Early next month we will be meeting at The Carter Center in Atlanta with leading human rights defenders from some twenty countries for the fourth Human Rights Defenders Policy Forum. This unique event, co-chaired by former U.S. President Jimmy Carter and U.N. High Commissioner for Human Rights Louise Arbour, brings human rights defenders directly into contact with senior policy makers from governments and intergovernmental organizations to discuss policy issues of pressing concern to human rights defenders.
This year, our substantive focus will be on the role played by human rights defenders in addressing mass violations of human rights, including crimes against humanity. Activists from Sudan, the Democratic Republic of Congo, Guatemala and the former Yugoslavia have direct experience of responding to these most serious of human rights crises. We will work together to produce recommendations for governments and multilateral organizations that we hope will contribute to improved international mechanisms to put an end to these all too frequently recurrent crises.
At this year’s Forum, we will be seeking to engage with faith communities, especially in the U.S., to encourage their support for those around the world who are working to uphold respect for human dignity through the promotion and protection of human rights. Please check our website for updates about our activities in Atlanta and the follow up efforts in Washington D.C. and elsewhere.
In June 2007, Human Rights First awarded Colombian human rights defender Iván Cepeda the 2007 Roger N. Baldwin Medal of Liberty. Motivated into activism by the brutal assassination of his father, Iván is currently the Spokesperson for the National Movement for Victims of State Crimes.
Guatemalan Congress Approves Innovative International Commission to Combat Impunity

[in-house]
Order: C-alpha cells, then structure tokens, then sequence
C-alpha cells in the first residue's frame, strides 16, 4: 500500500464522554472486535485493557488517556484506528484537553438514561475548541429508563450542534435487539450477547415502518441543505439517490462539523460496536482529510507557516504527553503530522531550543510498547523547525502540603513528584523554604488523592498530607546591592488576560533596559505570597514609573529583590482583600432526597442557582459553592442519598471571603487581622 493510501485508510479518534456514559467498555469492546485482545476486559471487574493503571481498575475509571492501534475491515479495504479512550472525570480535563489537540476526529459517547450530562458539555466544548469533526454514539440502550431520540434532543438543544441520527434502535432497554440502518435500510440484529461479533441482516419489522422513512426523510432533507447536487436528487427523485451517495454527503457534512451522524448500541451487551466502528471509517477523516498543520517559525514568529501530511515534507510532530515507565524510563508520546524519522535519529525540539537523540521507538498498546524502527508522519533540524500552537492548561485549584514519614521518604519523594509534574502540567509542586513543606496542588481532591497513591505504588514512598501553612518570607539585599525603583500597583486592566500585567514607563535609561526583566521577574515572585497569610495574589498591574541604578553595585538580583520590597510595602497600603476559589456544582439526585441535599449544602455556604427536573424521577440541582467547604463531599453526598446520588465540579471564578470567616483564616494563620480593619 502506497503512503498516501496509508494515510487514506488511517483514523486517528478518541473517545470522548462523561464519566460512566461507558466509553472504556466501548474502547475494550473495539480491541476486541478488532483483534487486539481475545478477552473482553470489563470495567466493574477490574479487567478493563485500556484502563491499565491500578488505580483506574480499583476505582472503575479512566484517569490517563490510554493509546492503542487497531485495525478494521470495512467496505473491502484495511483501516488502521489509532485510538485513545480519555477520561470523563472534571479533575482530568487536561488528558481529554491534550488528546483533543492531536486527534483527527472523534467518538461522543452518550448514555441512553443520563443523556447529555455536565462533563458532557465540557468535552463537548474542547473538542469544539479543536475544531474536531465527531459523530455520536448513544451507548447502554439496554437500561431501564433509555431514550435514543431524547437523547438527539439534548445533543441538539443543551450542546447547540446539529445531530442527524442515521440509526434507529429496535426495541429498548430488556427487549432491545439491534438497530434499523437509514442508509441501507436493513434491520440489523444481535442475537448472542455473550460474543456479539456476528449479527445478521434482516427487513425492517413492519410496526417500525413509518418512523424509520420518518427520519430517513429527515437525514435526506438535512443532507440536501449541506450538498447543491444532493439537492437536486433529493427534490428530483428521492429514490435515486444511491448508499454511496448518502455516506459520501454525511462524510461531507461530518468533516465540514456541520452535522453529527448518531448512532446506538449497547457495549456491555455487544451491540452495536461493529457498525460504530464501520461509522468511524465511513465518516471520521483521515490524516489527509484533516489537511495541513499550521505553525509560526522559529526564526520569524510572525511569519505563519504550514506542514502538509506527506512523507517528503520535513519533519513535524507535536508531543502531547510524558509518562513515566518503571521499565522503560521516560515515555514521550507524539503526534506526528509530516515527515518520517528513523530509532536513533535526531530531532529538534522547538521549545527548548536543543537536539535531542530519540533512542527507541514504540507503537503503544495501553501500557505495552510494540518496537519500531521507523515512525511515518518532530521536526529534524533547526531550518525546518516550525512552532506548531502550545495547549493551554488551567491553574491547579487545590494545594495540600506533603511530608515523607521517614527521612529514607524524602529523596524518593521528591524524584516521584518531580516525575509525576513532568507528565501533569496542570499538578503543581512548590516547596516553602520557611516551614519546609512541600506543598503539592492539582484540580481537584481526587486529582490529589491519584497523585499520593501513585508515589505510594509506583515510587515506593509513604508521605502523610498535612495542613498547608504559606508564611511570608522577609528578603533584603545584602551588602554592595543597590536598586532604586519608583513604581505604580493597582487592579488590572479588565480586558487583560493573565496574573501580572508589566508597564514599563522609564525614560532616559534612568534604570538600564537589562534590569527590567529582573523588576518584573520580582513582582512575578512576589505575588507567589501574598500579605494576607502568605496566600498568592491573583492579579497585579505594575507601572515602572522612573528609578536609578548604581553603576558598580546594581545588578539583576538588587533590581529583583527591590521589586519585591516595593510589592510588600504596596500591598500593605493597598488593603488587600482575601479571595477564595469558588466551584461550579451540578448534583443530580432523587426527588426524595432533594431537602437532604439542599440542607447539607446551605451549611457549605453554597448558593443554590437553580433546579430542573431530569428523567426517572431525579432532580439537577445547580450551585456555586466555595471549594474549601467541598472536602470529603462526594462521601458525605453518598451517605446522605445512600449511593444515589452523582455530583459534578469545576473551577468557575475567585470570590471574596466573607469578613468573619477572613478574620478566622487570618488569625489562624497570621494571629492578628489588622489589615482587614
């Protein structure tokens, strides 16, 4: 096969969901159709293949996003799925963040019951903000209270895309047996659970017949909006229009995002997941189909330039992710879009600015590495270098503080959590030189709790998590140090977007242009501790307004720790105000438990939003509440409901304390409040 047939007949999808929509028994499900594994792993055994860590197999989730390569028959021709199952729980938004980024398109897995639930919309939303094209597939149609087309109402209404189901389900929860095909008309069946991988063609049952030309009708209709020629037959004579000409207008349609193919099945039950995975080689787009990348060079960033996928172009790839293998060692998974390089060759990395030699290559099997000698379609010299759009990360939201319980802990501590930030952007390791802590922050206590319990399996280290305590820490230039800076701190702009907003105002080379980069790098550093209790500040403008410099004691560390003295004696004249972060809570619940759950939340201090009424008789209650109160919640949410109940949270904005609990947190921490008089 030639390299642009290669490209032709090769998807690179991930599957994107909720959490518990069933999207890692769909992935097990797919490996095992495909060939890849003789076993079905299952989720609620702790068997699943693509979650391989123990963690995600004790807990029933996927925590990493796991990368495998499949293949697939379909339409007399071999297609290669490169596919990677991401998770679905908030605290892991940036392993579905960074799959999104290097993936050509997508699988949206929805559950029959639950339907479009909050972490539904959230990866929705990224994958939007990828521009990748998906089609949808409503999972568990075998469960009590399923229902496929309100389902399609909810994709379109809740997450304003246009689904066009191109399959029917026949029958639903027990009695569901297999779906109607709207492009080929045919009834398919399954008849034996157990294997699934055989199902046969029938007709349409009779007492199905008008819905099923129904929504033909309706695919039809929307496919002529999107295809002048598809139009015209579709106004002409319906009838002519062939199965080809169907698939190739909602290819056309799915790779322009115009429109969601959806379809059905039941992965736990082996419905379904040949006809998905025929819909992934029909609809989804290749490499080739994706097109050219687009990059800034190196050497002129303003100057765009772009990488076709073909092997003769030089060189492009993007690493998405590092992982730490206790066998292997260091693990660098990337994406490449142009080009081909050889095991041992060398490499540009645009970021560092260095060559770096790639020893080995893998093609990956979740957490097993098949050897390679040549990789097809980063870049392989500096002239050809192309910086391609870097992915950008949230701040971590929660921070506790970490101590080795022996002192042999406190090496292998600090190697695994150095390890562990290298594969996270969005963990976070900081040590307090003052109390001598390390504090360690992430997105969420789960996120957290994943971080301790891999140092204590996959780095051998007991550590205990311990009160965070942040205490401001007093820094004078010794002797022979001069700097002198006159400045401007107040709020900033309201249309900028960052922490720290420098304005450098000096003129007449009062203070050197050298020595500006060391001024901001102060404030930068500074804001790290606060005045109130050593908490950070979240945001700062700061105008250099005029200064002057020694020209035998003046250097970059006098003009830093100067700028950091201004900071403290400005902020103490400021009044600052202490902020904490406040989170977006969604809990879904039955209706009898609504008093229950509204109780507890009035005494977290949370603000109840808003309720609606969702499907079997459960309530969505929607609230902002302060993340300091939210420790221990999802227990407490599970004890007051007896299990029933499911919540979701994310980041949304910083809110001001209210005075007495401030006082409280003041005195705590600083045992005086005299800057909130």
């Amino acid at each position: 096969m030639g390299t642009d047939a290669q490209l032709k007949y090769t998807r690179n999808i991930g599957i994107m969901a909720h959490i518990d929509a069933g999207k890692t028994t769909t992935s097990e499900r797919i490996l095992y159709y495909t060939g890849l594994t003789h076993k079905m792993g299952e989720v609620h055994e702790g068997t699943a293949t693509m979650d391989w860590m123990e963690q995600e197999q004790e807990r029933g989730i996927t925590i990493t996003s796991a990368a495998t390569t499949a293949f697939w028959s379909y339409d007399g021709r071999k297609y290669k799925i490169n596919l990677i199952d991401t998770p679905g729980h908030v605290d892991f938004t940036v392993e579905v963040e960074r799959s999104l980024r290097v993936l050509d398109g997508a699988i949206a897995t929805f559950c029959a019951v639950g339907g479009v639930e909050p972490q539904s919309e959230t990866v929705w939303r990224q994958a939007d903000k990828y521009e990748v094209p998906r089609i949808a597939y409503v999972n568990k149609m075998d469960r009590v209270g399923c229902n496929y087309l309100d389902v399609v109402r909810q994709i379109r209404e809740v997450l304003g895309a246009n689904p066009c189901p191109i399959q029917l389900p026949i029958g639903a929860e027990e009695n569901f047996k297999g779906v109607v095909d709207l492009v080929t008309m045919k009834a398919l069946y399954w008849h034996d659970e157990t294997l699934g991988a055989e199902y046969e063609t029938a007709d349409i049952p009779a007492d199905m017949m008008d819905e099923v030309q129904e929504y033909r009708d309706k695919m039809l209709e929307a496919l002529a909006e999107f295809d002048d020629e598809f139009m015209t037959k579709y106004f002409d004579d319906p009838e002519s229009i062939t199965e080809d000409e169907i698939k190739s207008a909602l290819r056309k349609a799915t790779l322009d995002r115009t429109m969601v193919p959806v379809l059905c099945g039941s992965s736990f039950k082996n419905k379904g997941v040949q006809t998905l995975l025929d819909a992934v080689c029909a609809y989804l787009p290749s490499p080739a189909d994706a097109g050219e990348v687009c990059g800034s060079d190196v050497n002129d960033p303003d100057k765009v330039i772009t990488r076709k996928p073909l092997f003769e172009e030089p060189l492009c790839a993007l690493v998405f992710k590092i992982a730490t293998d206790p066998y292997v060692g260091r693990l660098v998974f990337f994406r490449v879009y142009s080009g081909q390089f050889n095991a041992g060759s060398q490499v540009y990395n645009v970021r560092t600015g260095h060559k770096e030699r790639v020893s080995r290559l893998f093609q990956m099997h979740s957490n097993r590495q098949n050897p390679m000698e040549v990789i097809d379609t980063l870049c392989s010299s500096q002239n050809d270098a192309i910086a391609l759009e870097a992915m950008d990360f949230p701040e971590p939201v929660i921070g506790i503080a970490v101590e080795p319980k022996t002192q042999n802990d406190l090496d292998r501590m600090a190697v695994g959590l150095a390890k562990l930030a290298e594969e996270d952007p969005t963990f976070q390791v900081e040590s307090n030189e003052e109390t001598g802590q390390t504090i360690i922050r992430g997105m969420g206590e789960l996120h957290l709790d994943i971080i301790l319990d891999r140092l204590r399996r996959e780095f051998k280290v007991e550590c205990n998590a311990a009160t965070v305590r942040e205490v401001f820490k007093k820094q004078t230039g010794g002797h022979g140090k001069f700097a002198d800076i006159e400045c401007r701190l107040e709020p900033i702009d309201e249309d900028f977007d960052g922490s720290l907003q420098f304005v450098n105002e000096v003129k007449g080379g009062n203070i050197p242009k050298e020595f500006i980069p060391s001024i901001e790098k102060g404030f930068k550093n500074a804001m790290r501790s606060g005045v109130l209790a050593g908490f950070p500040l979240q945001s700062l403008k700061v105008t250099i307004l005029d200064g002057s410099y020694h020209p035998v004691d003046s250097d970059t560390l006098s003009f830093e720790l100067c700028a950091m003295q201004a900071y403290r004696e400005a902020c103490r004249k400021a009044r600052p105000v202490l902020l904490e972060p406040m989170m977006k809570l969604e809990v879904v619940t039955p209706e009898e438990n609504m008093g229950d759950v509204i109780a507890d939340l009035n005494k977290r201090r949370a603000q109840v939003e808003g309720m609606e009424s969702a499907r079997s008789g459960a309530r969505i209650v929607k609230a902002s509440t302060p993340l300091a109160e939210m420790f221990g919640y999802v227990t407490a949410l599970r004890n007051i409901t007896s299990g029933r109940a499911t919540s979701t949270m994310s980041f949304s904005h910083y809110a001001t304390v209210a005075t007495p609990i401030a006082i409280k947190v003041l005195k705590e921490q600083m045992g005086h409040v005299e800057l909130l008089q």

Human Rights First’s long running campaign to establish an international commission of experts to help investigate and prosecute organized crime in Guatemala came to a successful culmination on August 1, 2007. The Guatemalan Congress voted to establish the commission which will hopefully reduce levels of violence and create a safer environment for human rights defenders. Many of you have taken action on our alerts on this topic over the last year. Most recently, just prior to the Congressional vote, over 1,000 of you signed a petition urging the Guatemalan Congress to establish the commission. On August 2, we issued a press release welcoming the groundbreaking decision.
Tunisian Lawyer Mohamed Abbou Released from Prison
On July 24, 2007, the Tunisian President Zine Al-Abidine Ben Ali ordered the release on parole of human rights lawyer Mohamed Abbou. He was arrested on March 1, 2005 following the publication online of articles in which he denounced the use of torture in Tunisia. After an unfair trial in April 2005, Mr. Abbou was sentenced to three-and-a-half years’ imprisonment and detained at el-Kef, a town that is more than 100 miles from his family home in Tunis. Human Rights First (HRF) has followed the case of Mohamed Abbou since his arrest, has repeatedly called for his release and issued several Alerts in which many of you participated. On a recent joint mission to Tunisia with the Ireland-based organization Front Line in May, HRF focused on calling for Mr. Abbou’s release. During a meeting with a representative of the Ministry of Justice and Human Rights, our delegation demanded the immediate release of Abbou. The delegation also visited his family in Tunis and accompanied his wife in her weekly trip to el-Kef to visit her husband. On July 18, 2007 during a meeting with the Tunisian ambassador in Washington D.C., HRF called again for his release. Mohamed Abbou’s release is a welcome step by the Tunisian government. However, Human Rights First hopes that it will be followed by further positive moves by the government to put an end to its practice of restricting and harassing human rights defenders.